^{−1}and 45.45 $\mathsf{\mu}\mathrm{m}$ at 1 s

^{−1}. During the hot deformation test, the dislocation density increases rapidly with an increasing strain rate, and a great quantity of deformation energy for recrystallization nucleation and grain growth is generated, which increases the recrystallized volume fraction. However, too much nucleation inhibits the growth of grains, and as a result, the average grain size decreases slightly. Therefore, improving the strain rate is propitious for increasing the volume fraction and size of recrystallized grains.

#### 4.4. Delay Time Effect

^{−1}are shown in Figure 10. Obviously, the recrystallized volume fraction and the recrystallized grain size increase with the increasing delay time, but the rate of increase gradually decreases. The recrystallized volume fraction is 21.89% at 5 s and 80.07% at 60 s, while the mean size of recrystallized grains also increases from 16.20 to 62.50 $\mathsf{\mu}\mathrm{m}$. Longer delay times provide sufficient time for the growth of recrystallization of grains. However, the process of grain growth is often accompanied by a reduction in energy. As the driving force of grain growth, the dislocation difference is gradually reduced to zero during the SRX, resulting in a gradual decrease in the rate of increase.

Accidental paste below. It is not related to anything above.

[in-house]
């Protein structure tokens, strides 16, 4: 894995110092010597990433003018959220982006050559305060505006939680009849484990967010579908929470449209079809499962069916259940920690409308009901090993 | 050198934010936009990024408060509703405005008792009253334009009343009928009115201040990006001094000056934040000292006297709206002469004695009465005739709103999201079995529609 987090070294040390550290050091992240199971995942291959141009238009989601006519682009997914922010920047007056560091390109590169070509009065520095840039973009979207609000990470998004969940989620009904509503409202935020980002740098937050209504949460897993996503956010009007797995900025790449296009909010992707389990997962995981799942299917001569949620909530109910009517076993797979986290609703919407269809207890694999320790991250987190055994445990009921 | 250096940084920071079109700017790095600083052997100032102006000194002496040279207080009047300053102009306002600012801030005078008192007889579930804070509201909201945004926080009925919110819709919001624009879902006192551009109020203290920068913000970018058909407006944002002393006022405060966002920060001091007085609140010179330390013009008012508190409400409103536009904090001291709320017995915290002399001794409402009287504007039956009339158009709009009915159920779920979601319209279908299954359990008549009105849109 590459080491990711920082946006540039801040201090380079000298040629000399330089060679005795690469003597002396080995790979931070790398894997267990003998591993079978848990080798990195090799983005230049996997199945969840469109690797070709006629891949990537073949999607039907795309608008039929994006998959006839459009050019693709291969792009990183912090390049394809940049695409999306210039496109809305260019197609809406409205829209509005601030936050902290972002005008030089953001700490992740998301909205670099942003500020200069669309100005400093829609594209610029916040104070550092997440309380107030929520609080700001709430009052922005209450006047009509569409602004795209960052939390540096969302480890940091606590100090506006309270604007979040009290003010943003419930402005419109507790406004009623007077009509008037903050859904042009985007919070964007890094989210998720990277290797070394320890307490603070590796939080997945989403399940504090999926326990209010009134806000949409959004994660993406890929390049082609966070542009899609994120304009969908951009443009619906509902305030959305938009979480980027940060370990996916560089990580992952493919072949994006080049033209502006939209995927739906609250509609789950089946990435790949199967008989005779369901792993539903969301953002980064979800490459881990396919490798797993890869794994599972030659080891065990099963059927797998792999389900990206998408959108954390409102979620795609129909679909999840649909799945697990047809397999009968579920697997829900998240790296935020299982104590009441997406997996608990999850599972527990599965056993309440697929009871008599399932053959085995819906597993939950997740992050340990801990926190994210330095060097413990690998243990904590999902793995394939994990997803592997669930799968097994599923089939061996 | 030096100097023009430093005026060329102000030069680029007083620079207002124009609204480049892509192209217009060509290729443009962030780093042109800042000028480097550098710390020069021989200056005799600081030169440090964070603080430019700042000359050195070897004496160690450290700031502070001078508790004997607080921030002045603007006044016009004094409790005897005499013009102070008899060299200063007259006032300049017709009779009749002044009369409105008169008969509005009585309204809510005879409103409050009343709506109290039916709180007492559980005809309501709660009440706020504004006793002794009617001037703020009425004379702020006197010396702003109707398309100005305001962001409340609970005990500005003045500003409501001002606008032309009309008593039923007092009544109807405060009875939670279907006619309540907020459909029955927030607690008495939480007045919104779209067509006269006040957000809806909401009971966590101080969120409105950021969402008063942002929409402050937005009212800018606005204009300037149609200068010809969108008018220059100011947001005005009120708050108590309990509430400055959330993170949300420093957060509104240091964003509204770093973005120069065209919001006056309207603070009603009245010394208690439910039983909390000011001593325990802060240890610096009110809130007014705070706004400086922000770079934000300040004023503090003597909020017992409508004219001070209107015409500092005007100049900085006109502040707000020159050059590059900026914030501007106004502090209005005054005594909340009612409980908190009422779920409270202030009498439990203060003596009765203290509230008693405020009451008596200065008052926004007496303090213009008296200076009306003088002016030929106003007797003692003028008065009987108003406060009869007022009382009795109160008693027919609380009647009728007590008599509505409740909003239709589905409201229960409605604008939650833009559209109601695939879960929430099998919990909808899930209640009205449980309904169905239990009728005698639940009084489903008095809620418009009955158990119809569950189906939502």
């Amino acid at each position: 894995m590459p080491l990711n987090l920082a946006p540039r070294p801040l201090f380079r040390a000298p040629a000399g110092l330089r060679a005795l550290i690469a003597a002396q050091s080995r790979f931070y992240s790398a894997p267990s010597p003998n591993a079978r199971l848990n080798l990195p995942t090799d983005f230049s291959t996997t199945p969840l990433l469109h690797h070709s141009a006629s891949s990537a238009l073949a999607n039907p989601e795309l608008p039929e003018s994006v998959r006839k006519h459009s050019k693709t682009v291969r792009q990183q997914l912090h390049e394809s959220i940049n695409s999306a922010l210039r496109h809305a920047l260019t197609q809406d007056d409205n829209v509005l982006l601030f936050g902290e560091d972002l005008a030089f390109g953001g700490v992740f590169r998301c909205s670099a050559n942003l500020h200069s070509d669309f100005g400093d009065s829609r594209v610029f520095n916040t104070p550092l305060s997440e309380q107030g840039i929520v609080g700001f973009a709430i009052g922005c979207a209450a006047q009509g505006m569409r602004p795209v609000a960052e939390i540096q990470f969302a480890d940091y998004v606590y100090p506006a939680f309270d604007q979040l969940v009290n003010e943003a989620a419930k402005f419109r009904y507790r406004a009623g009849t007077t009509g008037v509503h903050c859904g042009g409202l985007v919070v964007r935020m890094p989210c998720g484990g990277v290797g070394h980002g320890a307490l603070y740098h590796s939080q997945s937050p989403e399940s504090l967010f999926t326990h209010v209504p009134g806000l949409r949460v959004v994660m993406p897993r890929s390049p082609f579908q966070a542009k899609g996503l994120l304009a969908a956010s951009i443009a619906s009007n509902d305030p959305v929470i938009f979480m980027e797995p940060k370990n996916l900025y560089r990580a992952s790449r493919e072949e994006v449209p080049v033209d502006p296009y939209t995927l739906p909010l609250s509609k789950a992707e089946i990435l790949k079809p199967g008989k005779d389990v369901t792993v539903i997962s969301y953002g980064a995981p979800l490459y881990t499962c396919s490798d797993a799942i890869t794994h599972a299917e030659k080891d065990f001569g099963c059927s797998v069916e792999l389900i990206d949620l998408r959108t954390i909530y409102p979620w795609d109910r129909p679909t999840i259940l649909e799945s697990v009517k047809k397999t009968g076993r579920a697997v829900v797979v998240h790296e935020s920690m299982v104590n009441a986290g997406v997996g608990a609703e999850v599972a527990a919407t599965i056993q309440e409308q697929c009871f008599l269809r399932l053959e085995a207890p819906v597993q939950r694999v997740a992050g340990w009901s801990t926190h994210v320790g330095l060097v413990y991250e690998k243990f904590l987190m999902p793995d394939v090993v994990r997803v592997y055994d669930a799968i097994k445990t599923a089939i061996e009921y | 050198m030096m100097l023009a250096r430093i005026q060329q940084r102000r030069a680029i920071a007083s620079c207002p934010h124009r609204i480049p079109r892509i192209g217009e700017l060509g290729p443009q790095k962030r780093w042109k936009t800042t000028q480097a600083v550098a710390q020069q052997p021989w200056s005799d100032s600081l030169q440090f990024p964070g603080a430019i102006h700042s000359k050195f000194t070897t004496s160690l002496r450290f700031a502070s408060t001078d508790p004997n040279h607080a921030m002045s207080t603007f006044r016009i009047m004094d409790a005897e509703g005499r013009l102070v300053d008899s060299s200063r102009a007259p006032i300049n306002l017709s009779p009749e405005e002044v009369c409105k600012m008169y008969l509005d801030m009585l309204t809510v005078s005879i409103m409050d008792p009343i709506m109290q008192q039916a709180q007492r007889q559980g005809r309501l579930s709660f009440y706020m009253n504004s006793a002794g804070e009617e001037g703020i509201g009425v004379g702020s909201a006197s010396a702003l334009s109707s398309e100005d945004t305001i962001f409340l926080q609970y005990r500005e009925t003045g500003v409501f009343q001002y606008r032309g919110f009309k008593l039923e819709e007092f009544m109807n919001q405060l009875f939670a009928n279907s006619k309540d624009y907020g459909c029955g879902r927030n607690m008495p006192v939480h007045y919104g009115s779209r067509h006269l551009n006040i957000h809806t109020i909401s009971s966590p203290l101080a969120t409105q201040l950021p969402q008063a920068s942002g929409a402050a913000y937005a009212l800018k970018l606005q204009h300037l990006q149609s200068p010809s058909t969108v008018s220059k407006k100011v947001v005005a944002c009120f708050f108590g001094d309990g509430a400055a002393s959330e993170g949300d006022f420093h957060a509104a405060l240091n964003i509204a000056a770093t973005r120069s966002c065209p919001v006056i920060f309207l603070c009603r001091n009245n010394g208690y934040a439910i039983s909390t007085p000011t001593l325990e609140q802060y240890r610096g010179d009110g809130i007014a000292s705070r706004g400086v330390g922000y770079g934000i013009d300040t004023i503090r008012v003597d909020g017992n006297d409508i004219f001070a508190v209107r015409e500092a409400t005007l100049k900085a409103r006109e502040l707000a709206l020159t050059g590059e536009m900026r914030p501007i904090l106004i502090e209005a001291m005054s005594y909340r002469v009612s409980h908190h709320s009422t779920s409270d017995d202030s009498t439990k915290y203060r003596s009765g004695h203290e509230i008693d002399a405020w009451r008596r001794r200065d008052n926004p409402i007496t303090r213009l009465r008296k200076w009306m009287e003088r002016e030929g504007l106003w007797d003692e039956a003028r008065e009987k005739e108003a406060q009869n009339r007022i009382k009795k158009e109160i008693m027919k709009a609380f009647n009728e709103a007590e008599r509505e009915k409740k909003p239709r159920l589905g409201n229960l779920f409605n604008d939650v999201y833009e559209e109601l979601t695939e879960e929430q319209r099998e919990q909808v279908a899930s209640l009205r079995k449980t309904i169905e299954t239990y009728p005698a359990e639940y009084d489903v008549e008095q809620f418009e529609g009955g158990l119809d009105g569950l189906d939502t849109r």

#### 4.5. Validation of the CA Model

^{−1}are shown in Table 4. The recrystallized volume fraction and average grain size of the test material and CA model at different deformation temperatures, strain rates and delay times are shown in Figure 11 and Figure 12. It can be concluded from these figures that the predicted average grain size and recrystallized volume fraction agree well with the test data.